The UK games market broke the £5bn sales mark for the first-time last year as Nintendo’s new hybrid Switch console boomed and virtual reality headsets flew off the shelves.

Gaming fans forked out £5.11bn on consoles, games, hardware such as headsets and attending events – a 12.4% year-on-year rise – as the sector defied a wider downturn in consumer spending.

Trade body Ukie said that there has been a “renaissance” in games consoles as Nintendo’s hybrid home console-meets-handheld device proved as popular in the UK as it has globally. Console sales, including the PS4 Pro and Xbox One X, grew 30% to £659m, reversing a sales decline since 2014.

“It is clear that the console gaming market is now enjoying a renaissance,” said Dorian Bloch, director, entertainment at GfK. “Nintendo’s Switch has enjoyed the best [sales] start for a Nintendo home console since the mighty Wii back in 2006.”

The virtual reality craze continues to make its way into the mainstream with fans spending more than £100m on headsets for the first time, a 23.5% year-on-year rise. This went hand-in-hand with a surge in demand for greater graphics processing power to create VR experiences and worlds, sending PC game hardware sales soaring 51% to £376m.

“Gamers are serious when it comes to acquiring state of the art equipment to fuel a premium gaming experience,” said Bloch.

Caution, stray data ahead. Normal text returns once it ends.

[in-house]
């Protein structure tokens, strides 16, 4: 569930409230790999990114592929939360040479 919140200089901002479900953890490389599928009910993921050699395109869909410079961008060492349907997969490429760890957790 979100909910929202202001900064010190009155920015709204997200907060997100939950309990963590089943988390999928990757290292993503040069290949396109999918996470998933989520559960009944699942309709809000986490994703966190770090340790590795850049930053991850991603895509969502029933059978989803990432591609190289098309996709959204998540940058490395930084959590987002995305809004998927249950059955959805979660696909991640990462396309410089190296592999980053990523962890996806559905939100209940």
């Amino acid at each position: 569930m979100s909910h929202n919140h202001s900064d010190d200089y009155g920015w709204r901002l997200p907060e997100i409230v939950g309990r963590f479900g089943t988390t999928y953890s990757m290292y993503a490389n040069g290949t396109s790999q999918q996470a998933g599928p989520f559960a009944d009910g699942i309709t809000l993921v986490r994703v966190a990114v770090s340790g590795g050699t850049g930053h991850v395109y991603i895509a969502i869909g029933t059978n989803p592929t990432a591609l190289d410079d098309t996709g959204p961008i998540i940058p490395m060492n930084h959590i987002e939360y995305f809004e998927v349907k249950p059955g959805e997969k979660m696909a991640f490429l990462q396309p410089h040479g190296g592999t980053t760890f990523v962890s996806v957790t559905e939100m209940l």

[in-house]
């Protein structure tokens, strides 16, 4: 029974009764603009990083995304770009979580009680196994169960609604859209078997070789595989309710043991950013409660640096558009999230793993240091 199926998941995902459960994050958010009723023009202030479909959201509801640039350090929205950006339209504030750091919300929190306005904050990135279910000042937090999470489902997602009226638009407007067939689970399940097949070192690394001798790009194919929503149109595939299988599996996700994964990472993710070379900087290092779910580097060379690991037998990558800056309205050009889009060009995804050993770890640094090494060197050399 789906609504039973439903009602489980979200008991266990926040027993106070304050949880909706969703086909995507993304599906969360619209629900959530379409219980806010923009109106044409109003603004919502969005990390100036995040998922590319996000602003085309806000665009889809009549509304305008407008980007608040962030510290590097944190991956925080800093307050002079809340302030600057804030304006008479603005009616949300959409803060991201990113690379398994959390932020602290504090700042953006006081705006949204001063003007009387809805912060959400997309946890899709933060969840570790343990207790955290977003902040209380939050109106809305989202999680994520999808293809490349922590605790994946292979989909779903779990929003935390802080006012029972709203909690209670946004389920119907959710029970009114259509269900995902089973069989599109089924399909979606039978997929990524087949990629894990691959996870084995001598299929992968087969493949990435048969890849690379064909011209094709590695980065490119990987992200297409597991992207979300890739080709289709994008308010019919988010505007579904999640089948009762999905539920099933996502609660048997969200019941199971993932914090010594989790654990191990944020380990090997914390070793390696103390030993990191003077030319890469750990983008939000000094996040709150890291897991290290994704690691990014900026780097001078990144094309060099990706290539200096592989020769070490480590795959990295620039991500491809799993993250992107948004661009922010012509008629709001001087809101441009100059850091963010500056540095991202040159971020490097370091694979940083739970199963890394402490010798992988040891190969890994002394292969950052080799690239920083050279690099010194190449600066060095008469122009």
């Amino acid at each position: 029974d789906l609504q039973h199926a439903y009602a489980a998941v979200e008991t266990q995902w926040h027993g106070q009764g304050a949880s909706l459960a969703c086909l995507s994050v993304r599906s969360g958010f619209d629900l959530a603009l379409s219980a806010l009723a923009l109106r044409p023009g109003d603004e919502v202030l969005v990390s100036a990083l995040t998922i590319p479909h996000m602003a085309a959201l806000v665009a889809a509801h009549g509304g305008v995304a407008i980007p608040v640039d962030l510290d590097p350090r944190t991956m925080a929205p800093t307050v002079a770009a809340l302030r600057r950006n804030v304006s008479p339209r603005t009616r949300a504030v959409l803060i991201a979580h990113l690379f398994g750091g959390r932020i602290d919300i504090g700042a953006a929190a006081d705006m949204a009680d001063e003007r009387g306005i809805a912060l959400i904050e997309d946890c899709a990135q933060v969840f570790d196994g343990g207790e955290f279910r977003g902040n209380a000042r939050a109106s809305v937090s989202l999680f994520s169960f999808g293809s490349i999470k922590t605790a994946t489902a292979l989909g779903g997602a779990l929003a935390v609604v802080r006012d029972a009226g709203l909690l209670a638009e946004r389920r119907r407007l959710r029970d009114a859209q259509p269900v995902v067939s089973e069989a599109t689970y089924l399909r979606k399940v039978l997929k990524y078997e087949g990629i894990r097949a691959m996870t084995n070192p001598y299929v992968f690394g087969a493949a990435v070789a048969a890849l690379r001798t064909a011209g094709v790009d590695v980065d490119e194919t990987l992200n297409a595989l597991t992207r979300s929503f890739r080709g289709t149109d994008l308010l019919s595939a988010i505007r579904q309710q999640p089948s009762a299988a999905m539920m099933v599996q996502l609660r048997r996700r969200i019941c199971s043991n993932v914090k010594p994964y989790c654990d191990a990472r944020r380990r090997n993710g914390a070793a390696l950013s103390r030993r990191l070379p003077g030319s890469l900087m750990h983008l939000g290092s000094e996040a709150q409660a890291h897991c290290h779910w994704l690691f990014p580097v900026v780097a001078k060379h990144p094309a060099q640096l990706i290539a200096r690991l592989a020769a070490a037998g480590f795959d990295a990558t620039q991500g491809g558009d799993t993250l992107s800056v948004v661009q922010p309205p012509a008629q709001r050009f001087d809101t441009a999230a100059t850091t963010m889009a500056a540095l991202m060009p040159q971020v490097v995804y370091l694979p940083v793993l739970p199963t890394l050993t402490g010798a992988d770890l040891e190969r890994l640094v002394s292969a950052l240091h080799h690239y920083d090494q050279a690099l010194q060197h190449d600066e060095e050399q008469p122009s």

Games software remains the largest part of the market, with overall sales rising 8.3% to a new high of £3.56bn. The shift from traditional boxed games to digital continues to gather pace, as the games industry shows the same signs of the transition that has impacted other entertainment sectors such as music.

Digital and online PC and console revenues rose 13.4% year-on-year to £1.6bn. The mobile market also rose significantly, up 7.8% to £1.07bn.

However, UK gamers’ addiction to blockbuster titles such as Call of Duty helped sales of new boxed software buck the downward trend, rising 3.1% to £790m.

“While the rise of free-to-play business models has broadened the gaming audience, players in the UK are especially willing to pay upfront for major titles like Call of Duty: WWII and PlayerUnknown’s Battlegrounds,” said Carter Rogers, senior analyst at SuperData Research.

Rogers said major console games and premium PC titles were the drivers of 42% of digital games revenue. This is greater than gamers in Europe (34%) or worldwide (14%).

Sales of new physical and digital games helped drive down the second-hand market 15% to £101m.

The report shows that gamers seek to take their passion beyond screen into the real world. They attended events in record numbers. Major expos such as EGX and Insomnia, as well as eSports fuelled a 13.4% rise in ticket sales to £8.4m.

Spending on game-related toys and merchandising rose 6.8% to £72.9m. This has defied decline in the general toys market, which has recently claimed Toys R US.

The Ukie said this was because there was “stronger game representation in cinema” in 2016, which included Angry Birds and Warcraft films, compared with last year which saw Michael Fassbender’s Assassin’s Creed and the latest Resident Evil released.

“It’s been another year of growth for the games industry,” said Jo Twist, chief executive of Ukie. “New hardware such as the Switch have driven retail sales, VR hardware looks healthy and digital games across all platforms continue to grow.”